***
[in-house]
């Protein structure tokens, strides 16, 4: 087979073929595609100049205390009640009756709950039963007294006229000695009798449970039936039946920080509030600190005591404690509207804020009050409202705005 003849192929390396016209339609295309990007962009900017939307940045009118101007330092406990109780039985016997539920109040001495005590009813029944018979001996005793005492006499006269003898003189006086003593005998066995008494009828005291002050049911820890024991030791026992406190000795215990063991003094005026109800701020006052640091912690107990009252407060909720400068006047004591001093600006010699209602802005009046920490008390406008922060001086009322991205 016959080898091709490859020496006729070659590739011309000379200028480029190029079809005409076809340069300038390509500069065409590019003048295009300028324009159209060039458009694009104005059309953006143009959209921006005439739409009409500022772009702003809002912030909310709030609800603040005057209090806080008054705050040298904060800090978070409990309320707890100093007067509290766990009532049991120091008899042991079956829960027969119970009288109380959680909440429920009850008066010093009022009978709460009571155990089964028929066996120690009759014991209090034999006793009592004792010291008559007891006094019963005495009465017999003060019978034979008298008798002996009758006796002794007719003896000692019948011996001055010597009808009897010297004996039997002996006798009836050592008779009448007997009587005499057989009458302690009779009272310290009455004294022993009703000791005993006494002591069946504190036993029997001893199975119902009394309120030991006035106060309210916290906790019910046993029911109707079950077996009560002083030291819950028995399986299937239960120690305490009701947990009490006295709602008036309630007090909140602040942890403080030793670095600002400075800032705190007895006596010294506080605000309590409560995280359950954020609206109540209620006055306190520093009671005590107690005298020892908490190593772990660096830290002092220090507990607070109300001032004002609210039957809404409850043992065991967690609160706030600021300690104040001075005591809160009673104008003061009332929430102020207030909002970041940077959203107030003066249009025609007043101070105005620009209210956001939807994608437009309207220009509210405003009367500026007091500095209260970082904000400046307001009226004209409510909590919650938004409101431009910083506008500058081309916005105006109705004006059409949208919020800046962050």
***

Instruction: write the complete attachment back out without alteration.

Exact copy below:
[in-house]
């Protein structure tokens, strides 16, 4: 087979073929595609100049205390009640009756709950039963007294006229000695009798449970039936039946920080509030600190005591404690509207804020009050409202705005 003849192929390396016209339609295309990007962009900017939307940045009118101007330092406990109780039985016997539920109040001495005590009813029944018979001996005793005492006499006269003898003189006086003593005998066995008494009828005291002050049911820890024991030791026992406190000795215990063991003094005026109800701020006052640091912690107990009252407060909720400068006047004591001093600006010699209602802005009046920490008390406008922060001086009322991205 016959080898091709490859020496006729070659590739011309000379200028480029190029079809005409076809340069300038390509500069065409590019003048295009300028324009159209060039458009694009104005059309953006143009959209921006005439739409009409500022772009702003809002912030909310709030609800603040005057209090806080008054705050040298904060800090978070409990309320707890100093007067509290766990009532049991120091008899042991079956829960027969119970009288109380959680909440429920009850008066010093009022009978709460009571155990089964028929066996120690009759014991209090034999006793009592004792010291008559007891006094019963005495009465017999003060019978034979008298008798002996009758006796002794007719003896000692019948011996001055010597009808009897010297004996039997002996006798009836050592008779009448007997009587005499057989009458302690009779009272310290009455004294022993009703000791005993006494002591069946504190036993029997001893199975119902009394309120030991006035106060309210916290906790019910046993029911109707079950077996009560002083030291819950028995399986299937239960120690305490009701947990009490006295709602008036309630007090909140602040942890403080030793670095600002400075800032705190007895006596010294506080605000309590409560995280359950954020609206109540209620006055306190520093009671005590107690005298020892908490190593772990660096830290002092220090507990607070109300001032004002609210039957809404409850043992065991967690609160706030600021300690104040001075005591809160009673104008003061009332929430102020207030909002970041940077959203107030003066249009025609007043101070105005620009209210956001939807994608437009309207220009509210405003009367500026007091500095209260970082904000400046307001009226004209409510909590919650938004409101431009910083506008500058081309916005105006109705004006059409949208919020800046962050």